Distribution characteristics of clarithromycin and azithromycin, macrolide antimicrobial agents used for treatment of respiratory infections, in lung epithelial lining fluid and alveolar macrophages.
ABSTRACT The distribution characteristics of clarithromycin (CAM) and azithromycin (AZM), macrolide antimicrobial agents, in lung epithelial lining fluid (ELF) and alveolar macrophages (AMs) were evaluated. In the in vivo animal experiments, the time-courses of the concentrations of CAM and AZM in ELF and AMs following oral administration (50 mg/kg) to rats were markedly higher than those in plasma, and the area under the drug concentration-time curve (AUC) ratios of ELF/plasma of CAM and AZM were 12 and 2.2, and the AUC ratios of AMs/ELF were 37 and 291, respectively. In the in vitro transport experiments, the basolateral-to-apical transport of CAM and AZM through model lung epithelial cell (Calu-3) monolayers were greater than the apical-to-basolateral transport. MDR1 substrates reduced the basolateral-to-apical transport of CAM and AZM. In the in vitro uptake experiments, the intracellular concentrations of CAM and AZM in cultured AMs (NR8383) were greater than the extracellular concentrations. The uptake of CAM and AZM by NR8383 was inhibited by ATP depletors. These data suggest that the high distribution of CAM and AZM to AMs is due to the sustained distribution to ELF via MDR1 as well as the high uptake by the AMs themselves via active transport mechanisms.
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ABSTRACT: The steady-state concentrations of solithromycin in plasma were compared with concomitant concentrations in epithelial lining fluid (ELF) and alveolar macrophages (AM) obtained from intrapulmonary samples during bronchoscopy and bronchoalveolar lavage (BAL) in 30 healthy adult subjects. Subjects received oral solithromycin at 400 mg once daily for five consecutive days. Bronchoscopy and BAL were carried out once in each subject at either 3, 6, 9, 12, or 24 h after the last administered dose of solithromycin. Drug concentrations in plasma, ELF, and AM were assayed by a high-performance liquid chromatography-tandem mass spectrometry method. Solithromycin was concentrated extensively in ELF (range of mean [± standard deviation] concentrations, 1.02 ± 0.83 to 7.58 ± 6.69 mg/liter) and AM (25.9 ± 20.3 to 101.7 ± 52.6 mg/liter) in comparison with simultaneous plasma concentrations (0.086 ± 0.070 to 0.730 ± 0.692 mg/liter). The values for the area under the concentration-time curve from 0 to 24 h (AUC(0-24) values) based on mean and median ELF concentrations were 80.3 and 63.2 mg · h/liter, respectively. The ratio of ELF to plasma concentrations based on the mean and median AUC(0-24) values were 10.3 and 10.0, respectively. The AUC(0-24) values based on mean and median concentrations in AM were 1,498 and 1,282 mg · h/L, respectively. The ratio of AM to plasma concentrations based on the mean and median AUC(0-24) values were 193 and 202, respectively. Once-daily oral dosing of solithromycin at 400 mg produced steady-state concentrations that were significantly (P < 0.05) higher in ELF (2.4 to 28.6 times) and AM (44 to 515 times) than simultaneous plasma concentrations throughout the 24-h period after 5 days of solithromycin administration.Antimicrobial Agents and Chemotherapy 07/2012; 56(10):5076-81. · 4.57 Impact Factor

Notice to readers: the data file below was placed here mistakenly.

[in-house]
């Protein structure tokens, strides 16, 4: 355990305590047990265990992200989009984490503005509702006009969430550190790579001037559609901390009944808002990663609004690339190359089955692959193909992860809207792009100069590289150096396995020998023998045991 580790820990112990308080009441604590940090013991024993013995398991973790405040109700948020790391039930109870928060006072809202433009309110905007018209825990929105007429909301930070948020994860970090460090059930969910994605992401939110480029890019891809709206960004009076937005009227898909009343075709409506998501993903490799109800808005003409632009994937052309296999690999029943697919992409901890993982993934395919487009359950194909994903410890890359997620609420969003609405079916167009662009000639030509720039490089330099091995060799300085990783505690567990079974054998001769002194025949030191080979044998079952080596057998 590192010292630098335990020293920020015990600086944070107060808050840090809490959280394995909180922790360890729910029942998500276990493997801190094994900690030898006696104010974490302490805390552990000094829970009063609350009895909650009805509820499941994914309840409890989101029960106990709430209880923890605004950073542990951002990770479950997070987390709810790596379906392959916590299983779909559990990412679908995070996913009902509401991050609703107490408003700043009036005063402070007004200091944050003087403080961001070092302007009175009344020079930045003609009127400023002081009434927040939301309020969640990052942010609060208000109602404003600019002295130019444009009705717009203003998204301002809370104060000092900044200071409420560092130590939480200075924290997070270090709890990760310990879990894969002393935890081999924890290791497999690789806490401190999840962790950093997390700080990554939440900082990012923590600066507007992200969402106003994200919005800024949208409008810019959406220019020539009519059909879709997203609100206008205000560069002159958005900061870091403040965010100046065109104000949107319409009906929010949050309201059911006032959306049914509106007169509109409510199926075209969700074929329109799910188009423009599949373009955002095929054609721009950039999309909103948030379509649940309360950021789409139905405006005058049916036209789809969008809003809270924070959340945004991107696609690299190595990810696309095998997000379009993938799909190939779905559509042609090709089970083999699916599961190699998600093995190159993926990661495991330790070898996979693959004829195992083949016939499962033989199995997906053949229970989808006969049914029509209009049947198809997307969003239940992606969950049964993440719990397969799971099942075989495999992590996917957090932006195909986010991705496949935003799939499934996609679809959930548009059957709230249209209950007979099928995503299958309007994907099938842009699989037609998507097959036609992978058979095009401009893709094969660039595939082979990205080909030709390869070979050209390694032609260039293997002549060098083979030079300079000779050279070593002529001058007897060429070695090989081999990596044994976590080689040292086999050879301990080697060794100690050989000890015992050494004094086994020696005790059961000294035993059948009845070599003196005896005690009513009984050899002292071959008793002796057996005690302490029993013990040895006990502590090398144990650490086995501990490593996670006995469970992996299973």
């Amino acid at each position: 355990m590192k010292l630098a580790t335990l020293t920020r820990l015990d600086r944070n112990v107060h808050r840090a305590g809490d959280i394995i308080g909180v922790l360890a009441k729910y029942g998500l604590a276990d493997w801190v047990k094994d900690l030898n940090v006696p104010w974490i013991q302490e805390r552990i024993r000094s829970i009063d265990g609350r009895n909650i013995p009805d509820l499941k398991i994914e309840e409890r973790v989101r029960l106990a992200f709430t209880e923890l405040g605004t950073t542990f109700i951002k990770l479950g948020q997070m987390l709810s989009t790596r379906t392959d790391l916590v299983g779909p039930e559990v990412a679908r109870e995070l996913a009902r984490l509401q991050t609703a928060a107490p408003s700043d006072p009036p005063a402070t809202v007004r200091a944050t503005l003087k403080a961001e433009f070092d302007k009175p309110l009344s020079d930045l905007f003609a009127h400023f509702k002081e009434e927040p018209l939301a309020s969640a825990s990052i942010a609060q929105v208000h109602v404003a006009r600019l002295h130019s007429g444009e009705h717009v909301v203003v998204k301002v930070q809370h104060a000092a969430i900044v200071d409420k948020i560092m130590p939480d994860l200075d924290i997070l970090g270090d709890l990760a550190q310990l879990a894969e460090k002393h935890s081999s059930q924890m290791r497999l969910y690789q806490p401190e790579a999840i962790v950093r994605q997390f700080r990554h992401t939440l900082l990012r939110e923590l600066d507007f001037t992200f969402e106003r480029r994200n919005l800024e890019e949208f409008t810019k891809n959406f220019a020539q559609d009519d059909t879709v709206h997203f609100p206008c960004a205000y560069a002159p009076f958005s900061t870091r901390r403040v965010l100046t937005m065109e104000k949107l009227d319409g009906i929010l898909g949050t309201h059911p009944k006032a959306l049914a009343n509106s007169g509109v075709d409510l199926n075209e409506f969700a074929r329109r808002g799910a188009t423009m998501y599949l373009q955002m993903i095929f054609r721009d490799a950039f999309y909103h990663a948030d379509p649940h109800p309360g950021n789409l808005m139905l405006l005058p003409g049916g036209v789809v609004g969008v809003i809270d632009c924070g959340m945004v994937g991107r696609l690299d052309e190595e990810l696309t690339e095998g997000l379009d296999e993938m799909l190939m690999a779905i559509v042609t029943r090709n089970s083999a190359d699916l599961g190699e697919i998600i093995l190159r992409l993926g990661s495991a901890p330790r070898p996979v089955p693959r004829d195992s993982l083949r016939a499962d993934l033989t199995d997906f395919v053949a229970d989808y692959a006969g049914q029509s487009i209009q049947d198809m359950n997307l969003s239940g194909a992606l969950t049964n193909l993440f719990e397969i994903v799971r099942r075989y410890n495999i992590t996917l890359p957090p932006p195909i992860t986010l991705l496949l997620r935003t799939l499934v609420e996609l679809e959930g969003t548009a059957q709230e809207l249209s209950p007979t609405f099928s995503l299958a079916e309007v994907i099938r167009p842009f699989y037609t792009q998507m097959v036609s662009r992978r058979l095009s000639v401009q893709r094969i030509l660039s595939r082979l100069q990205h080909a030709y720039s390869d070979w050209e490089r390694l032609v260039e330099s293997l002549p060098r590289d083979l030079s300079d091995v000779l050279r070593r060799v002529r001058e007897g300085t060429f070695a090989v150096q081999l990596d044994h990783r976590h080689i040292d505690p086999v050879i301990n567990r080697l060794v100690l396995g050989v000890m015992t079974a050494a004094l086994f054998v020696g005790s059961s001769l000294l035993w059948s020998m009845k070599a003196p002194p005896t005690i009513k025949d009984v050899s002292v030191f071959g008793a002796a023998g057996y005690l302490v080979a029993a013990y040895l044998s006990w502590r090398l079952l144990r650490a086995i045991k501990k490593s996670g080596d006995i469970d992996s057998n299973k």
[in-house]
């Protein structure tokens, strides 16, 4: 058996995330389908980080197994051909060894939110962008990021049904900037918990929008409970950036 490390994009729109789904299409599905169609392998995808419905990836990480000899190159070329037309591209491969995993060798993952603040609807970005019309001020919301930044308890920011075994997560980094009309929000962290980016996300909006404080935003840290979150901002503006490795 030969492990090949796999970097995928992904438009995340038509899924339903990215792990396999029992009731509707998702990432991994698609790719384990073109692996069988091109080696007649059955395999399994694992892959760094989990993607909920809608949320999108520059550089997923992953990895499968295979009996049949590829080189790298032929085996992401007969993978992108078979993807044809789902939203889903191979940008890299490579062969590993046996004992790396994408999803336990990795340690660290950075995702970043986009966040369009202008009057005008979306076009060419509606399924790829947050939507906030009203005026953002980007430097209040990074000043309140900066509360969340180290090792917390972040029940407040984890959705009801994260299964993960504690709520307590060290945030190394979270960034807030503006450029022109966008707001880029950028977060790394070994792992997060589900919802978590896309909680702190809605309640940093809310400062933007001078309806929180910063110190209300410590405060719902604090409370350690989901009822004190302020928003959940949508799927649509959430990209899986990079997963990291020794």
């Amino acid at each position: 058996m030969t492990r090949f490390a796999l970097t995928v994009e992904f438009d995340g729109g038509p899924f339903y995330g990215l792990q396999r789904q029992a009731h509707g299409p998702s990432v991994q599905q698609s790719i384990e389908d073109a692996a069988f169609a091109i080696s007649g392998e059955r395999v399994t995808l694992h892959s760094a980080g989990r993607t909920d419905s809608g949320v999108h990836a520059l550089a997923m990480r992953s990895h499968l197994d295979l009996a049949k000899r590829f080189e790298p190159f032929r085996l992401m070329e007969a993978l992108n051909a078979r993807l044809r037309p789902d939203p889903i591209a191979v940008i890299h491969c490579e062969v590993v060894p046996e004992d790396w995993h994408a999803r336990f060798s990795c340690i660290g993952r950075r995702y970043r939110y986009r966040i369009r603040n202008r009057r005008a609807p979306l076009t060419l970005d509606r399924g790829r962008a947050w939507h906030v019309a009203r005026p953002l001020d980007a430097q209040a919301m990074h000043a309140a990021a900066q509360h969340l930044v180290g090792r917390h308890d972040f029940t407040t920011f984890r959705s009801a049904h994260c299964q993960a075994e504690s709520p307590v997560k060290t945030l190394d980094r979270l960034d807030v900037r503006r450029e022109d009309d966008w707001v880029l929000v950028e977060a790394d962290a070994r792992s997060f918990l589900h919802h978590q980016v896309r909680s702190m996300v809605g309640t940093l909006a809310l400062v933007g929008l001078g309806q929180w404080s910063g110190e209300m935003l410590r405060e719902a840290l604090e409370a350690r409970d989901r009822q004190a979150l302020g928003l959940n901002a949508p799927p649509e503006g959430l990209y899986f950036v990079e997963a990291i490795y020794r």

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ABSTRACT: The efficacy of aerosol-based delivery of azithromycin (AZM) for the treatment of respiratory infections caused by pathogenic microorganisms infected in alveolar macrophages (AMs) was evaluated by comparison with oral administration. The aerosol formulation of AZM (0.2 mg/kg) was administered to rat lungs using a Liquid MicroSprayer(®). The oral formulation of AZM (50 mg/kg) was used for comparison. Time-courses of concentrations of AZM in AMs following administration were obtained, and then the therapeutic availability (TA) was calculated. In addition, the area under the concentrations of AZM in AMs - time curve/minimum inhibitory concentration at which 90% of isolates ratio (AUC/MIC(90)) were calculated to estimate the antibacterial effects in AMs. The TA of AZM in AMs following administration of aerosol formulation was markedly greater than that following administration of oral formulation. In addition, the AUC/MIC(90) of AZM in AMs was markedly higher than the effective values. This indicates that the aerosol formulation could be useful for the treatment of respiratory infections caused by pathogenic microorganisms infected in AMs. This study suggests that aerosolized AZM is an effective pulmonary drug delivery system for the treatment of respiratory infections.Pharmaceutical Development and Technology 07/2012; · 1.33 Impact Factor
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ABSTRACT: Currently almost all antibiotics are administered by the intravenous route. Since several systems and situations require more efficient methods of administration, investigation and experimentation in drug design has produced local treatment modalities. Administration of antibiotics in aerosol form is one of the treatment methods of increasing interest. As the field of drug nanotechnology grows, new molecules have been produced and combined with aerosol production systems. In the current review, we discuss the efficiency of aerosol antibiotic studies along with aerosol production systems. The different parts of the aerosol antibiotic methodology are presented. Additionally, information regarding the drug molecules used is presented and future applications of this method are discussed.Drug Design, Development and Therapy 01/2013; 7:1115-1134. · 3.49 Impact Factor